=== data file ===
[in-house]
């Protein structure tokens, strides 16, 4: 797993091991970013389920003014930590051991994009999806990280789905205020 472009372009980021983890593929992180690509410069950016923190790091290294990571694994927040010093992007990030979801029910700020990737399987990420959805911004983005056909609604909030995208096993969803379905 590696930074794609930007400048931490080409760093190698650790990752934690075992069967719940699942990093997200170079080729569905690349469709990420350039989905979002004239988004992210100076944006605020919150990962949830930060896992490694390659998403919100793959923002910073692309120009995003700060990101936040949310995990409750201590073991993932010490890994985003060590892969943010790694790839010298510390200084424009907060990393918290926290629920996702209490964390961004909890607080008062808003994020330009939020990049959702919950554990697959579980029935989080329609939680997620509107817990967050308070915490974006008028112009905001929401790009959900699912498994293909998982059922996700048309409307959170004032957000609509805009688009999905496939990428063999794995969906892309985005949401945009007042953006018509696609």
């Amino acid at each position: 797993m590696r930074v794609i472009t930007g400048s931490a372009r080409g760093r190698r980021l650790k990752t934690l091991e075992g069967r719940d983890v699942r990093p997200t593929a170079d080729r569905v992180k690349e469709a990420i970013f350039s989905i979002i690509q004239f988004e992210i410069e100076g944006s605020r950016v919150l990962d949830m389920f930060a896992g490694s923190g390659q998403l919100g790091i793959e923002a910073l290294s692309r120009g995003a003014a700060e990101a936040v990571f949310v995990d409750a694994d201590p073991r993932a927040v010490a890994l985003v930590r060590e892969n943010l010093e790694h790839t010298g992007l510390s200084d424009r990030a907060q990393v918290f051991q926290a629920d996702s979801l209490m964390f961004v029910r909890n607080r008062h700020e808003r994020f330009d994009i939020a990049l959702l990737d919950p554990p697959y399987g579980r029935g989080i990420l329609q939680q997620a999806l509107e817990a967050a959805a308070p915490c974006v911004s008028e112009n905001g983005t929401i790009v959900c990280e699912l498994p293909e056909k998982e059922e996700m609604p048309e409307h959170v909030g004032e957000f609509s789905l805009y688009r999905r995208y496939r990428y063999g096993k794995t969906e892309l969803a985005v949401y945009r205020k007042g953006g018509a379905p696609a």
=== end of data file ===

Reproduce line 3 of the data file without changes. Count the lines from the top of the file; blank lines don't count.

């Amino acid at each position: 797993m590696r930074v794609i472009t930007g400048s931490a372009r080409g760093r190698r980021l650790k990752t934690l091991e075992g069967r719940d983890v699942r990093p997200t593929a170079d080729r569905v992180k690349e469709a990420i970013f350039s989905i979002i690509q004239f988004e992210i410069e100076g944006s605020r950016v919150l990962d949830m389920f930060a896992g490694s923190g390659q998403l919100g790091i793959e923002a910073l290294s692309r120009g995003a003014a700060e990101a936040v990571f949310v995990d409750a694994d201590p073991r993932a927040v010490a890994l985003v930590r060590e892969n943010l010093e790694h790839t010298g992007l510390s200084d424009r990030a907060q990393v918290f051991q926290a629920d996702s979801l209490m964390f961004v029910r909890n607080r008062h700020e808003r994020f330009d994009i939020a990049l959702l990737d919950p554990p697959y399987g579980r029935g989080i990420l329609q939680q997620a999806l509107e817990a967050a959805a308070p915490c974006v911004s008028e112009n905001g983005t929401i790009v959900c990280e699912l498994p293909e056909k998982e059922e996700m609604p048309e409307h959170v909030g004032e957000f609509s789905l805009y688009r999905r995208y496939r990428y063999g096993k794995t969906e892309l969803a985005v949401y945009r205020k007042g953006g018509a379905p696609a």